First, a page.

February 23, 2012 at 10:26 am , by Julie Bain
At the Saks flagship store shoe sale recently (yes, its shoe department really is big enough to have its own zip code!), I was mesmerized by table after table loaded with five-, six- and even seven-inch heels—all marked down. “So this must mean that the giant platform high-heel craze is on the wane?” I asked the dapper salesguy standing nearby.
“Not at all,” he replied. “You should see the styles that are just coming in!” So okay, I bought the five-inch pair above.
Our fashion editor, Sue Erneta, agrees that shoes aren’t coming down to earth quite yet. “We’re still seeing tons of high, high, high heels,” she says. She loves the platform styles because at 5-foot-1, she says they give her the lift she needs. “And a platform in a high heel is much easier to walk in—especially if it has a chunkier heel for stability,” she says (although her leopard-print pumps, left, don’t have that). She pulls one off and demonstrates how to subtract the platform height (an inch) from the heel height (four inches) to get the adjusted actual lift (a mere three). Sue’s Algorithm: Is this the new math?
There is also a return to the more classic, ladylike pump without a platform, she says (like the one my fellow healthlady, Jessica, is wearing, below). Some of them are super-pointy, too. Those can really mess up your feet! “I don’t wear anything I find uncomfortable,” says Sue. Hmm. Fashion editors may have a different pain threshold than us mere mortals.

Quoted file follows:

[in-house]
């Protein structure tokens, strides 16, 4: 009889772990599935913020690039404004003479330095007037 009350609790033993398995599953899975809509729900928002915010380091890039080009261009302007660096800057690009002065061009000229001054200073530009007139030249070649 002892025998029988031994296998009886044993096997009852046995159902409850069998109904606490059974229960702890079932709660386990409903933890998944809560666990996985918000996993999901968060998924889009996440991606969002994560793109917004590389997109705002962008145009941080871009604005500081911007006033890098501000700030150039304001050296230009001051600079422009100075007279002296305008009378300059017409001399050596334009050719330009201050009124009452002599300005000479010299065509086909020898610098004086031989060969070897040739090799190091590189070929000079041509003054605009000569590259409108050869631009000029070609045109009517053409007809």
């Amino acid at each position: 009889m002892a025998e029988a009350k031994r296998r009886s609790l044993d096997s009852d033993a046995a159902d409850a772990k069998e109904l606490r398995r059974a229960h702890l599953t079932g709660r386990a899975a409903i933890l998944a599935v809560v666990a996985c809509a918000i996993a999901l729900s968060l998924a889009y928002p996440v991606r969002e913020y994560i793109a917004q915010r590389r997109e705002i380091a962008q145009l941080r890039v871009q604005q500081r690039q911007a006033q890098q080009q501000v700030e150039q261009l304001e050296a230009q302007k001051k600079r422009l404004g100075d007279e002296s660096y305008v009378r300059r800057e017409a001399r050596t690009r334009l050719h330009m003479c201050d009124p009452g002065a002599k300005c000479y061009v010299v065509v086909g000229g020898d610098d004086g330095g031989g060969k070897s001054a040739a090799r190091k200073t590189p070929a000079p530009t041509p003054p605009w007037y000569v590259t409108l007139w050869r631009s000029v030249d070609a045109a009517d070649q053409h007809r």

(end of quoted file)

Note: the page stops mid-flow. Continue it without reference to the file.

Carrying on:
Still, we have to admit, we love our high heels. That’s why we created our story “Killer Heels” in the March issue, with everything you need to know about skyscrapers and the foot problems they can cause. We know you can’t give them up completely. Neither can we. Hey, we believe that with sexy shoes—as with all things chocolate—moderation is the key.
November 11, 2009 at 12:52 pm , by Julia Kagan
Sometimes you learn the best stuff by accident. A few weeks ago I was racing across town to meet friends for dinner when my high heel got stuck in a crack in the pavement. When I yanked it out, the rubber bottom of the heel came off. I was late so I kept running on the heel stub. And I discovered something wonderful—the foot in the broken shoe felt amazingly better because the heel was ¼ inch shorter.
Yes, I do know that stilettos aren’t what the doctor ordered. Heels over 2 inches can cause foot and back problems; over 3 inches and they put seven times the pressure on the ball of your foot that flats do.
The shoes had always been a bit too high to wear every day so, when I had them fixed, I asked the shoemaker if he could make the heels slightly shorter. He could! They’re now 2 inches instead of nearly 2 ½ and so comfortable I wear them all the time. It worked so well I had him cut down some brown ankle boots that had been getting dusty in my closet for the same reason.
As the Shoe Service Institute of America points out, there’s a limit to how much you can cut off and which kinds of heels can be shortened. But it’s worth a try! And if even lower heels don’t make your feet feel better, here’s more advice on what to try.
Photo by geishaboy500.